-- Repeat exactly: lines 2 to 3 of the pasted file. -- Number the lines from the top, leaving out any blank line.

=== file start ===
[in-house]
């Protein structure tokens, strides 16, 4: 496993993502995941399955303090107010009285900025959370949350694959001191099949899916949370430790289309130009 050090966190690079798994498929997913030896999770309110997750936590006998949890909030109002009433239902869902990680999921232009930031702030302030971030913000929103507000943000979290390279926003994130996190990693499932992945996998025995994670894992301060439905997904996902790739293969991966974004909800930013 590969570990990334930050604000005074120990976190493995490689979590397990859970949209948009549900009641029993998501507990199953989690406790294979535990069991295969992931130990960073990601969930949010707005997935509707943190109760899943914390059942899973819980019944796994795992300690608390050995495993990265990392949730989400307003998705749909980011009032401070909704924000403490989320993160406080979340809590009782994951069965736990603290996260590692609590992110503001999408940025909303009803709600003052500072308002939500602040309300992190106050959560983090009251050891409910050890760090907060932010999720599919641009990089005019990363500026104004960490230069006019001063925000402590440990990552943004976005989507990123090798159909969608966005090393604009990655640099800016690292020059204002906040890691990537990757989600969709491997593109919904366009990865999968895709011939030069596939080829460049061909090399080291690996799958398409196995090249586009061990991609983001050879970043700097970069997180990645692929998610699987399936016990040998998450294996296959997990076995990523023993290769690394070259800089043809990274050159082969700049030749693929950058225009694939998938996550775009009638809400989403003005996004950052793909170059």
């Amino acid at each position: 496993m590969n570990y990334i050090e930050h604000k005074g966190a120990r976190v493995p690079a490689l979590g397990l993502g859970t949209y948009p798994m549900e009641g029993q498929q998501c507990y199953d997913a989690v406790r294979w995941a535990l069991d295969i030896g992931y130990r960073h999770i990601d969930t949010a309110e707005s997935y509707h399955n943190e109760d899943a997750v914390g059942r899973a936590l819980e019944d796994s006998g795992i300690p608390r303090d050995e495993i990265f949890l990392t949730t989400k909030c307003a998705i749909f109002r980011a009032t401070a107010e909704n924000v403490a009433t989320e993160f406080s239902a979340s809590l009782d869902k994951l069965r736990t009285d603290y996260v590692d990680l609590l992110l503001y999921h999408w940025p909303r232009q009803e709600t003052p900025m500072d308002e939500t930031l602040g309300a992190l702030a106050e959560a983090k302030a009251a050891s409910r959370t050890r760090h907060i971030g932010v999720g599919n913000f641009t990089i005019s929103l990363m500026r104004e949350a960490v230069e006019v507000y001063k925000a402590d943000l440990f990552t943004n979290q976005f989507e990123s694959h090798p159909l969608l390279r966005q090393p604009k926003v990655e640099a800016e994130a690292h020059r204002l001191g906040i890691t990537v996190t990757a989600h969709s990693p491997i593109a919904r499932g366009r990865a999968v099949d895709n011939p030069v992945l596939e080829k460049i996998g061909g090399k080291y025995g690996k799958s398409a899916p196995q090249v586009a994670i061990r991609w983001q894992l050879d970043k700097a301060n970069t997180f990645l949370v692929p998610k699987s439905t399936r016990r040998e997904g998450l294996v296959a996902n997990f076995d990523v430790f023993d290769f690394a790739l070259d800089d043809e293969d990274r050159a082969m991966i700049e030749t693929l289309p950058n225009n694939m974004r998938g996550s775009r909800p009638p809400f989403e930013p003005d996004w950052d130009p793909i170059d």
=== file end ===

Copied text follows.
């Protein structure tokens, strides 16, 4: 496993993502995941399955303090107010009285900025959370949350694959001191099949899916949370430790289309130009 050090966190690079798994498929997913030896999770309110997750936590006998949890909030109002009433239902869902990680999921232009930031702030302030971030913000929103507000943000979290390279926003994130996190990693499932992945996998025995994670894992301060439905997904996902790739293969991966974004909800930013 590969570990990334930050604000005074120990976190493995490689979590397990859970949209948009549900009641029993998501507990199953989690406790294979535990069991295969992931130990960073990601969930949010707005997935509707943190109760899943914390059942899973819980019944796994795992300690608390050995495993990265990392949730989400307003998705749909980011009032401070909704924000403490989320993160406080979340809590009782994951069965736990603290996260590692609590992110503001999408940025909303009803709600003052500072308002939500602040309300992190106050959560983090009251050891409910050890760090907060932010999720599919641009990089005019990363500026104004960490230069006019001063925000402590440990990552943004976005989507990123090798159909969608966005090393604009990655640099800016690292020059204002906040890691990537990757989600969709491997593109919904366009990865999968895709011939030069596939080829460049061909090399080291690996799958398409196995090249586009061990991609983001050879970043700097970069997180990645692929998610699987399936016990040998998450294996296959997990076995990523023993290769690394070259800089043809990274050159082969700049030749693929950058225009694939998938996550775009009638809400989403003005996004950052793909170059």
């Amino acid at each position: 496993m590969n570990y990334i050090e930050h604000k005074g966190a120990r976190v493995p690079a490689l979590g397990l993502g859970t949209y948009p798994m549900e009641g029993q498929q998501c507990y199953d997913a989690v406790r294979w995941a535990l069991d295969i030896g992931y130990r960073h999770i990601d969930t949010a309110e707005s997935y509707h399955n943190e109760d899943a997750v914390g059942r899973a936590l819980e019944d796994s006998g795992i300690p608390r303090d050995e495993i990265f949890l990392t949730t989400k909030c307003a998705i749909f109002r980011a009032t401070a107010e909704n924000v403490a009433t989320e993160f406080s239902a979340s809590l009782d869902k994951l069965r736990t009285d603290y996260v590692d990680l609590l992110l503001y999921h999408w940025p909303r232009q009803e709600t003052p900025m500072d308002e939500t930031l602040g309300a992190l702030a106050e959560a983090k302030a009251a050891s409910r959370t050890r760090h907060i971030g932010v999720g599919n913000f641009t990089i005019s929103l990363m500026r104004e949350a960490v230069e006019v507000y001063k925000a402590d943000l440990f990552t943004n979290q976005f989507e990123s694959h090798p159909l969608l390279r966005q090393p604009k926003v990655e640099a800016e994130a690292h020059r204002l001191g906040i890691t990537v996190t990757a989600h969709s990693p491997i593109a919904r499932g366009r990865a999968v099949d895709n011939p030069v992945l596939e080829k460049i996998g061909g090399k080291y025995g690996k799958s398409a899916p196995q090249v586009a994670i061990r991609w983001q894992l050879d970043k700097a301060n970069t997180f990645l949370v692929p998610k699987s439905t399936r016990r040998e997904g998450l294996v296959a996902n997990f076995d990523v430790f023993d290769f690394a790739l070259d800089d043809e293969d990274r050159a082969m991966i700049e030749t693929l289309p950058n225009n694939m974004r998938g996550s775009r909800p009638p809400f989403e930013p003005d996004w950052d130009p793909i170059d």